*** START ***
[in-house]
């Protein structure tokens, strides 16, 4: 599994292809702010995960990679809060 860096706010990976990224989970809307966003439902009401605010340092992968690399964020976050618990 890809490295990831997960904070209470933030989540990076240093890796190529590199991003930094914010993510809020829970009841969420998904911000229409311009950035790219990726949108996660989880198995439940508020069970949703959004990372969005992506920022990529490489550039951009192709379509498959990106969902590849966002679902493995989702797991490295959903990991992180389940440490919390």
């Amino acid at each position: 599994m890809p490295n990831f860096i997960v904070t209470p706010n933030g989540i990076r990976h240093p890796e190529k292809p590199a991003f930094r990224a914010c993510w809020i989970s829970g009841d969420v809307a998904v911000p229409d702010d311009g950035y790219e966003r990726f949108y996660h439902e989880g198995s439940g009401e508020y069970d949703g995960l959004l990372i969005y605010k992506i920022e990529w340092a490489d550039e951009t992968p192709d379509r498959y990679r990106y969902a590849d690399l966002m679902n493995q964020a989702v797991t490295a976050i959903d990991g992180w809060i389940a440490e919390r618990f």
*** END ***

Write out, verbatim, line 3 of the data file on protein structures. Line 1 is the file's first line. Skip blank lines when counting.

């Amino acid at each position: 599994m890809p490295n990831f860096i997960v904070t209470p706010n933030g989540i990076r990976h240093p890796e190529k292809p590199a991003f930094r990224a914010c993510w809020i989970s829970g009841d969420v809307a998904v911000p229409d702010d311009g950035y790219e966003r990726f949108y996660h439902e989880g198995s439940g009401e508020y069970d949703g995960l959004l990372i969005y605010k992506i920022e990529w340092a490489d550039e951009t992968p192709d379509r498959y990679r990106y969902a590849d690399l966002m679902n493995q964020a989702v797991t490295a976050i959903d990991g992180w809060i389940a440490e919390r618990f």